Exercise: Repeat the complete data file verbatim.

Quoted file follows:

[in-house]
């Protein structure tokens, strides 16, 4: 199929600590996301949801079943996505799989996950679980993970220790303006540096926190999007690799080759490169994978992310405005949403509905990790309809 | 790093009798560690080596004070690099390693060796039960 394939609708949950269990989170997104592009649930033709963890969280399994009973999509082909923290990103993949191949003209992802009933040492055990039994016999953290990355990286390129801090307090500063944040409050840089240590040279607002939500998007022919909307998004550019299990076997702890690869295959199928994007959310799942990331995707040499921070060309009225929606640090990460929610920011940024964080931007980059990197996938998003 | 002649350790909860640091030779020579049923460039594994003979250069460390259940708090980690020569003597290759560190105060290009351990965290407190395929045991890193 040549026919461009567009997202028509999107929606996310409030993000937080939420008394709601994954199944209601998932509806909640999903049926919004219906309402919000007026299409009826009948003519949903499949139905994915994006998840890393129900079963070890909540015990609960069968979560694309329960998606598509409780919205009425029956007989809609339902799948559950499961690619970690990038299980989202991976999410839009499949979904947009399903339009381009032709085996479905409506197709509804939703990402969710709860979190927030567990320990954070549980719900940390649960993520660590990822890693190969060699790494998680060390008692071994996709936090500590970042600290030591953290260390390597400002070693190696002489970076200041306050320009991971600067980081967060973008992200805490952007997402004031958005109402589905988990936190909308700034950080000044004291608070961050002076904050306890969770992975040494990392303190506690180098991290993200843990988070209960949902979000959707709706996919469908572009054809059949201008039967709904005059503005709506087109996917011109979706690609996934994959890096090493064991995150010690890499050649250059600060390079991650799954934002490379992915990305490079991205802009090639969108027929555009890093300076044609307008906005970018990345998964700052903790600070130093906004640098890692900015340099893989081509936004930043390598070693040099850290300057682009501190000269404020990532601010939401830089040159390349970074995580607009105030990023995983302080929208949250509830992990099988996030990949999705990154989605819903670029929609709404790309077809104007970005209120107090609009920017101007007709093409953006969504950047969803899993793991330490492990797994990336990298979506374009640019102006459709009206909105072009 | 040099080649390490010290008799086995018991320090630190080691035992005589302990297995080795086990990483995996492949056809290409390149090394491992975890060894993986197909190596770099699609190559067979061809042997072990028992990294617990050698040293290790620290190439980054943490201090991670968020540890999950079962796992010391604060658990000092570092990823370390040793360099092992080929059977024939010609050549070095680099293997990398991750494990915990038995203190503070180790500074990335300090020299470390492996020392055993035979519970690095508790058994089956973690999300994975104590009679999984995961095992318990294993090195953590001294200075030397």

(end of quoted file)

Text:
[in-house]
């Protein structure tokens, strides 16, 4: 199929600590996301949801079943996505799989996950679980993970220790303006540096926190999007690799080759490169994978992310405005949403509905990790309809 | 790093009798560690080596004070690099390693060796039960 394939609708949950269990989170997104592009649930033709963890969280399994009973999509082909923290990103993949191949003209992802009933040492055990039994016999953290990355990286390129801090307090500063944040409050840089240590040279607002939500998007022919909307998004550019299990076997702890690869295959199928994007959310799942990331995707040499921070060309009225929606640090990460929610920011940024964080931007980059990197996938998003 | 002649350790909860640091030779020579049923460039594994003979250069460390259940708090980690020569003597290759560190105060290009351990965290407190395929045991890193 040549026919461009567009997202028509999107929606996310409030993000937080939420008394709601994954199944209601998932509806909640999903049926919004219906309402919000007026299409009826009948003519949903499949139905994915994006998840890393129900079963070890909540015990609960069968979560694309329960998606598509409780919205009425029956007989809609339902799948559950499961690619970690990038299980989202991976999410839009499949979904947009399903339009381009032709085996479905409506197709509804939703990402969710709860979190927030567990320990954070549980719900940390649960993520660590990822890693190969060699790494998680060390008692071994996709936090500590970042600290030591953290260390390597400002070693190696002489970076200041306050320009991971600067980081967060973008992200805490952007997402004031958005109402589905988990936190909308700034950080000044004291608070961050002076904050306890969770992975040494990392303190506690180098991290993200843990988070209960949902979000959707709706996919469908572009054809059949201008039967709904005059503005709506087109996917011109979706690609996934994959890096090493064991995150010690890499050649250059600060390079991650799954934002490379992915990305490079991205802009090639969108027929555009890093300076044609307008906005970018990345998964700052903790600070130093906004640098890692900015340099893989081509936004930043390598070693040099850290300057682009501190000269404020990532601010939401830089040159390349970074995580607009105030990023995983302080929208949250509830992990099988996030990949999705990154989605819903670029929609709404790309077809104007970005209120107090609009920017101007007709093409953006969504950047969803899993793991330490492990797994990336990298979506374009640019102006459709009206909105072009 | 040099080649390490010290008799086995018991320090630190080691035992005589302990297995080795086990990483995996492949056809290409390149090394491992975890060894993986197909190596770099699609190559067979061809042997072990028992990294617990050698040293290790620290190439980054943490201090991670968020540890999950079962796992010391604060658990000092570092990823370390040793360099092992080929059977024939010609050549070095680099293997990398991750494990915990038995203190503070180790500074990335300090020299470390492996020392055993035979519970690095508790058994089956973690999300994975104590009679999984995961095992318990294993090195953590001294200075030397």